Osteoporosis (bone disease). In some people, high corticosteroid usage can reduce bonemineral density, leading to osteoporosis. Links have been found between steroid use and inhibiting bone formation, calcium absorption and the production of sex hormones that help keep bones vital. Brief courses of systemic corticosteroids or low dose inhaled steroids are not dangerous, but inhaling 1500 micrograms of beclomethasone per day can lead to bone loss. The doses of other inhaled steroids, which may constitute a risk for osteoporosis, have not been studied.
Even if you need to take steroids for your asthma, you can take measures to protect yourself against osteoporosis. Here are some recommendations:
Take the lowest dose possible and use inhaled steroids rather than oral preparations.
Get about 1,500 mg of calcium daily through nutrition or supplements. Because vitamin D helps the body absorb calcium, it may help to take 800 international units (IU) daily of vitamin D.
Receive replacement female hormone therapy unless prohibited for medical reasons. There are non-hormonalal drugs available (bisphosphonates or calcitonin) that work similarly.
Disseminated Varicella (Chicken pox). The FDA reported that long-term or high-dose oral corticosteroid treatment might place people exposed to chicken pox or measles at increased risk of unusually severe infections or even death. That's because some doses suppress the immune system. "Children who are on immunosuppressant drugs are more susceptible to infections than healthy children," said the FDA. Yet, the NIH Guidelines said there is no evidence that recommended doses of inhaled corticosteroids suppress the immune system.
NIH advises that children who have not had chicken pox and periodically take oral corticosteroids should receive the Varicella vaccine after they've been steroid-free for at least one month. Kids who have finished a short course of prednisone may receive the vaccine immediately. For un-immunized adults and children who are exposed to chicken pox while being treated with immunosuppressive levels of steroids, there are immunoglobulin and acyclovir.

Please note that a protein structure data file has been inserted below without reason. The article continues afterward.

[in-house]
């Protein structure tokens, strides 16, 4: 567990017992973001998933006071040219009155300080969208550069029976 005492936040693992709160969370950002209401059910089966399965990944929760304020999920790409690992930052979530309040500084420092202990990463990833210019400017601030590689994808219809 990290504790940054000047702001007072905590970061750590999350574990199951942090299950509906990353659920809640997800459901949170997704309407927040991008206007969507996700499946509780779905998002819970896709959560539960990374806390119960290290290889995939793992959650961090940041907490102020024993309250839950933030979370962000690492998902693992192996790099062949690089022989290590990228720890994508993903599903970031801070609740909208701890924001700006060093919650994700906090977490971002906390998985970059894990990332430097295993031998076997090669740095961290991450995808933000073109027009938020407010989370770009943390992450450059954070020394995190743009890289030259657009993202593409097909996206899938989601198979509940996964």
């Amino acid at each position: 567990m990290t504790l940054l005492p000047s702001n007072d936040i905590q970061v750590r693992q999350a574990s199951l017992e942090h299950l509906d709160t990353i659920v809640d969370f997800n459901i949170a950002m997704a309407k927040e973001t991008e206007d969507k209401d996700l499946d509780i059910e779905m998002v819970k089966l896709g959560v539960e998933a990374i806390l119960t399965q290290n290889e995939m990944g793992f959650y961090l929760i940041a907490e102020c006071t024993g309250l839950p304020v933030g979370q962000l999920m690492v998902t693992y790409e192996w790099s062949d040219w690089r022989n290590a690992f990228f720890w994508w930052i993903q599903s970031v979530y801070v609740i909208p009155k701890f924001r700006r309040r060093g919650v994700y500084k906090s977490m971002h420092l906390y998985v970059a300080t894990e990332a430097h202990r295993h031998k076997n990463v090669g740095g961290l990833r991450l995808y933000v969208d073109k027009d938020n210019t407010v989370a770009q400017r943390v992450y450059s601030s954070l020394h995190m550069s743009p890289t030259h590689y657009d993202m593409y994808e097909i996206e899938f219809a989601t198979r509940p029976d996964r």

Cataracts. The risk of cataracts in patients taking systemic corticosteroids has been well identified, but reports among those taking inhaled steroids are rare. In a notable exception, the New England Journal of Medicine published findings of a recent Australian study of inhaled corticosteroid users between the ages of 49 and 97. The authors concluded that the use of inhaled steroids is associated with an increased risk for development of cataracts. Patients taking moderate to high doses of inhaled corticosteroids especially should have regular eye exams.
The NIH Guidelines also list a few other rare but potential risks of high dose corticosteroid use. In some cases, oral steroid use has been linked with adrenal suppression, effects on glucose metabolism and hypertension. Serious medical complications have also been recorded in people on high doses of oral steroids with tuberculosis.
None of the above risks have been reported with inhaled corticosteroids. However, their use in moderate to high doses has been found to contribute to thinning and bruising of the skin, especially among women.
Oral (systemic) Corticosteroids
Generally for short-term use.
Quickly controls persistent asthma.
Forms: pills, tablets or liquid (for children)
Medications: Methylprednisolone, Prednisolone, Prednisone
For long-term asthma prevention; suppress, control and reverse inflammation.
Forms: dry powder or aerosol.
Medications: Beclomethasone dipropionate, Budesonide, Flunisolide, Fluticasone propionate,
What are Considered Low, Medium and High Dosages?
A= adult C=child All dosages are daily, in micrograms (MCG).
Source: NIH Guidelines of the Diagnosis and Management of Asthma, April 1997.
SOURCE: This information should not substitute for seeking responsible, professional medical care. First created 1995; fully updated 1998; most recently updated 2005.
© Asthma and Allergy Foundation of America (AAFA) Editorial Board